These laws are not only unjust, but also do nothing to curb the ongoing epidemic. In fact, the U.S. Centers for Disease Control and Prevention (CDC) found that criminalizing HIV exacerbates already existing stigma and discourages people from getting tested, finding treatment and disclosing their status.

That’s why it’s still important to recognize HIV Is Not A Crime Awareness Day on February 28,  an annual awareness day focused on uplifting the voices of those who have been criminalized based on their HIV status. This day falls at the end of Black History Month, which underscores the need to additionally amplify the troubling disparities impacting Black Americans and HIV criminalization. Black people are disproportionately impacted by the HIV epidemic, and face numerous barriers to care, structural racism, poverty, language barriers, homophobia and more. Anti-Black racism in particular fosters high levels of inequities in both the U.S. healthcare and criminal justice systems, which further exacerbate the disproportionate burden of HIV and over-criminalization of the Black community. In Louisiana, where Suttle lived and was arrested, Black men account for more than 90% of HIV-related arrests, despite only making up just 15% of the state’s population. Understanding which communities are most impacted and why, is key to not only ending the epidemic, but also removing these unjust laws from the books.

HIV Is Not A Crime Awareness Day is also the time to celebrate the incremental progress that’s been made in many states: Missouri, Nevada, Nevada and Virginia have modernized their HIV criminalization laws; and Texas deleted this statute from its code in 1994, New Jersey and Illinois have fully repealed their HIV-specific laws. Over the last couple of years, progress has been swift. Since 2020, four of these states – Nevada, Illinois, New Jersey and Virginia – have instituted sweeping reforms that include removing sex offender registration from the criminal code, removing discriminatory sentencing that targets sex workers and requiring proof that the person with HIV was intentionally trying to transmit the virus.  

Thanks to the work of advocates like Suttle, and organizations like The Elizabeth Taylor AIDS Foundation and Gilead, a growing number of Americans living with HIV are also not living in fear of prosecution. 

Today, Suttle lives in New York City and remains a passionate HIV decriminalization advocate. “I want to provide that safe space and share my story to offer people solidarity and hope,” Suttle explained in a Stories@Gilead interview from 2021. “I have seen this movement of HIV decriminalization grow and evolve, more than any of us could have imagined. It’s amazing to support it by telling my story.”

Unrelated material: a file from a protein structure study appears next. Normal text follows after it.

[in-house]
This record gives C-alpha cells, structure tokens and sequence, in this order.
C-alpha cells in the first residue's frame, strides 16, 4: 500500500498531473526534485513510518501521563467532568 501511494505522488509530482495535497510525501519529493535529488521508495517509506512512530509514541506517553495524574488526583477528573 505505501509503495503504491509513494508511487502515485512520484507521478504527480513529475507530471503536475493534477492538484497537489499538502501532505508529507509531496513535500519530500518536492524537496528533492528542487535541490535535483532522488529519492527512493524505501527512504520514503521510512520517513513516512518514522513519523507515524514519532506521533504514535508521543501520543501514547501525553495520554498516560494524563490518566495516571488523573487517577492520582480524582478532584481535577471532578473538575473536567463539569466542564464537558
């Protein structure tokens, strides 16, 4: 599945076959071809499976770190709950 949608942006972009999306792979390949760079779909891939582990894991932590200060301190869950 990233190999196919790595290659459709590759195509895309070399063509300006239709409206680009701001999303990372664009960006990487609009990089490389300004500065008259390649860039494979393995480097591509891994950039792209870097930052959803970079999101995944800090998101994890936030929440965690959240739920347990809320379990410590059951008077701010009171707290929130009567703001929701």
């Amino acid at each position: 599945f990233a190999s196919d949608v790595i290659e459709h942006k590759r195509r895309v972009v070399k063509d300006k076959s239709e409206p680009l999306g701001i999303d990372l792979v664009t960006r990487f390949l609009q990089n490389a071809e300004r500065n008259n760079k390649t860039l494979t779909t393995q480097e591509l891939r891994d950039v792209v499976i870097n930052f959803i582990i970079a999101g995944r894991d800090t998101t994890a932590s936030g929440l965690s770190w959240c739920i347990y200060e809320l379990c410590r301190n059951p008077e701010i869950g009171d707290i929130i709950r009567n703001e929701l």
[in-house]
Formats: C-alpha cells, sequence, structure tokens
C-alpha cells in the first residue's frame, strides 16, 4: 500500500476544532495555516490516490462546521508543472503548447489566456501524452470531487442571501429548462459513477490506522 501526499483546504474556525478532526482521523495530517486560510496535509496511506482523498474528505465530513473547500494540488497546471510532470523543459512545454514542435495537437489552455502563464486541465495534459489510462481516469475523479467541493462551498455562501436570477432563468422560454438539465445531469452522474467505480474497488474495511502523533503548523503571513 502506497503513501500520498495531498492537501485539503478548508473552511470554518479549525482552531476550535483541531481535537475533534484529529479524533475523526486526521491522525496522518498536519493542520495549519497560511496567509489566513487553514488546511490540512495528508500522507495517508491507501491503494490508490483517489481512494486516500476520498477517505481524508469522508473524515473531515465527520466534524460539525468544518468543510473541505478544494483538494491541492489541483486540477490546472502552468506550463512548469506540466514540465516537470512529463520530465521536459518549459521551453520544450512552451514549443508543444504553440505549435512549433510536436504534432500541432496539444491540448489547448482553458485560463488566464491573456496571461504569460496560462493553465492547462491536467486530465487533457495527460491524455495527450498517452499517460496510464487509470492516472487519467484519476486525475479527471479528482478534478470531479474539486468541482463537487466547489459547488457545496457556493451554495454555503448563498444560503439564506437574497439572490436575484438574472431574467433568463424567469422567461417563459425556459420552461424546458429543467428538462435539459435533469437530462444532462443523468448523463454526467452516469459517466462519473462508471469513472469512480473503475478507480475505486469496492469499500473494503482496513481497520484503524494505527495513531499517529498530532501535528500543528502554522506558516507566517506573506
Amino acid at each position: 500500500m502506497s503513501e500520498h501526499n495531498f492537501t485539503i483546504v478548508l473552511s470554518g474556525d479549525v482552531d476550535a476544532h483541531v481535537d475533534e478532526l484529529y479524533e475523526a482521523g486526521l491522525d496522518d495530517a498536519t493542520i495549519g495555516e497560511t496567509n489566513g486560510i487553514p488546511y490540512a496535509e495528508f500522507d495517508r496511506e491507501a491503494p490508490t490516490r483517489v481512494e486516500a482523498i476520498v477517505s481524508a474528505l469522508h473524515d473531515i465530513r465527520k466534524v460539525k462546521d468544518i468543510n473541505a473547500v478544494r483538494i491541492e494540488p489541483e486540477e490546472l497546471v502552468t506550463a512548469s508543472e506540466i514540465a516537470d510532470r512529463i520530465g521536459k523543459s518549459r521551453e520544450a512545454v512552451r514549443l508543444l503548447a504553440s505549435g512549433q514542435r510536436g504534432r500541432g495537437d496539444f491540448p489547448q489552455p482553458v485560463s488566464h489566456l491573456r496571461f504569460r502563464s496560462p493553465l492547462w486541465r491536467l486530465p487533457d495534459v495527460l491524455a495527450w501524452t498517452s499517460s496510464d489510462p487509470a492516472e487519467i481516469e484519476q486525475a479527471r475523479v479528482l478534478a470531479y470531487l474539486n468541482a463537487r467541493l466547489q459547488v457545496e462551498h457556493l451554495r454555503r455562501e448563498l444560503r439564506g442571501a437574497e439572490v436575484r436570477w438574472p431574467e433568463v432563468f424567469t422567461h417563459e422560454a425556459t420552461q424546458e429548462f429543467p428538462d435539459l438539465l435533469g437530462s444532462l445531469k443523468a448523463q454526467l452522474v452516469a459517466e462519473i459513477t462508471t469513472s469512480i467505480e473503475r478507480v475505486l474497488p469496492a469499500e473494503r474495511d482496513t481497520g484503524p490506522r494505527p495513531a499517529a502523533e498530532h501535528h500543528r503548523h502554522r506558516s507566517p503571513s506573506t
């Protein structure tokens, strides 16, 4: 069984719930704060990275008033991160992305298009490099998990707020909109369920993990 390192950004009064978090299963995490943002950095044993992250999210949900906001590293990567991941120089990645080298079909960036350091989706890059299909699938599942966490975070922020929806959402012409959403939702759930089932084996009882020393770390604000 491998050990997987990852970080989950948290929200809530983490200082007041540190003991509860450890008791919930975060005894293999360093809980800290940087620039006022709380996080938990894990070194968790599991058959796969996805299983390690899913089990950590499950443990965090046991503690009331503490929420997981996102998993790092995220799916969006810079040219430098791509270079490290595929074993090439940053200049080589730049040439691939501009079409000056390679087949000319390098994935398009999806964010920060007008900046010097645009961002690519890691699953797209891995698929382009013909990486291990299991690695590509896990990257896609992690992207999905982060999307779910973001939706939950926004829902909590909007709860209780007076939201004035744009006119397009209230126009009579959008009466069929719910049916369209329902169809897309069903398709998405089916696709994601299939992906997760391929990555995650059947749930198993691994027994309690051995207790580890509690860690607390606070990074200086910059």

GILEAD and the GILEAD Logo are trademarks of Gilead Sciences, Inc. All other marks are the property of their respective owners. © 2024 Gilead Sciences, Inc. All rights reserved.

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New Gilead Initiative Aims to Empower Organizations Tackling the HIV Epidemic for Black Women in the United States

Gilead‘s three-year, $12.6 million commitment will increase HIV prevention and health equity efforts for Black women and girls



Photo courtesy of Ribbon – Center of Excellence

By Edwina Eyre | CALABASAS, Calif. – In the rapidly-evolving public health landscape, one stark reality has remained constant: Black cisgender and Transgender women bear a disproportionate burden of the HIV epidemic. Black women, who constitute only 14% of the female population in the United States, accounted for a staggering 53% of new HIV diagnoses among women aged 13 and older in just 2021 alone.

Additionally, Black Transgender women have the highest rates of new HIV diagnoses among Transgender people and are more likely to go undiagnosed and untreated in comparison to their peers. 

Although medicines like PrEP and PEP can help mitigate these disparities, structural and social factors like stigma, discrimination and economic inequality coupled with significant gaps in the delivery of culturally-competent HIV prevention information and care continue to exacerbate poor health outcomes for Black women and girls impacted by HIV.